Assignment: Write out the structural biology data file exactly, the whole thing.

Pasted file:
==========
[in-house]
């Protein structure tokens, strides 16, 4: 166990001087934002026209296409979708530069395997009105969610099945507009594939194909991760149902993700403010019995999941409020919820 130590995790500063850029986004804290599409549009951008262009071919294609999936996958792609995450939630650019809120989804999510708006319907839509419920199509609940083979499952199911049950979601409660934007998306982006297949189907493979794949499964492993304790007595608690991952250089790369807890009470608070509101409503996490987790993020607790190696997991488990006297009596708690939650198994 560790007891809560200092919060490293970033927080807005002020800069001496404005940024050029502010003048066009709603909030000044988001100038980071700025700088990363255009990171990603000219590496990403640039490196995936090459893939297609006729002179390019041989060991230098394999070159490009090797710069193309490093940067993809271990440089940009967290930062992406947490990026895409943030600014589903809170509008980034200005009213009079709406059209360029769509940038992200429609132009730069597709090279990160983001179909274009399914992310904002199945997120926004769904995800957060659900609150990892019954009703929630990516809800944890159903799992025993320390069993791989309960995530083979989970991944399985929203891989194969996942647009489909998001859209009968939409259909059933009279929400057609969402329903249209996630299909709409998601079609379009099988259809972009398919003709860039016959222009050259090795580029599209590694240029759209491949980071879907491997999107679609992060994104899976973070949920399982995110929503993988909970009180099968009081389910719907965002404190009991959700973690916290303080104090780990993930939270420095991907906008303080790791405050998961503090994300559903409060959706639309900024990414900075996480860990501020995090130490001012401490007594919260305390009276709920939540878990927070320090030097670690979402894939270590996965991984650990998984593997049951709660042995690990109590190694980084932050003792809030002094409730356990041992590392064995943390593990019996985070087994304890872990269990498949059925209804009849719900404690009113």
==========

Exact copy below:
[in-house]
């Protein structure tokens, strides 16, 4: 166990001087934002026209296409979708530069395997009105969610099945507009594939194909991760149902993700403010019995999941409020919820 130590995790500063850029986004804290599409549009951008262009071919294609999936996958792609995450939630650019809120989804999510708006319907839509419920199509609940083979499952199911049950979601409660934007998306982006297949189907493979794949499964492993304790007595608690991952250089790369807890009470608070509101409503996490987790993020607790190696997991488990006297009596708690939650198994 560790007891809560200092919060490293970033927080807005002020800069001496404005940024050029502010003048066009709603909030000044988001100038980071700025700088990363255009990171990603000219590496990403640039490196995936090459893939297609006729002179390019041989060991230098394999070159490009090797710069193309490093940067993809271990440089940009967290930062992406947490990026895409943030600014589903809170509008980034200005009213009079709406059209360029769509940038992200429609132009730069597709090279990160983001179909274009399914992310904002199945997120926004769904995800957060659900609150990892019954009703929630990516809800944890159903799992025993320390069993791989309960995530083979989970991944399985929203891989194969996942647009489909998001859209009968939409259909059933009279929400057609969402329903249209996630299909709409998601079609379009099988259809972009398919003709860039016959222009050259090795580029599209590694240029759209491949980071879907491997999107679609992060994104899976973070949920399982995110929503993988909970009180099968009081389910719907965002404190009991959700973690916290303080104090780990993930939270420095991907906008303080790791405050998961503090994300559903409060959706639309900024990414900075996480860990501020995090130490001012401490007594919260305390009276709920939540878990927070320090030097670690979402894939270590996965991984650990998984593997049951709660042995690990109590190694980084932050003792809030002094409730356990041992590392064995943390593990019996985070087994304890872990269990498949059925209804009849719900404690009113």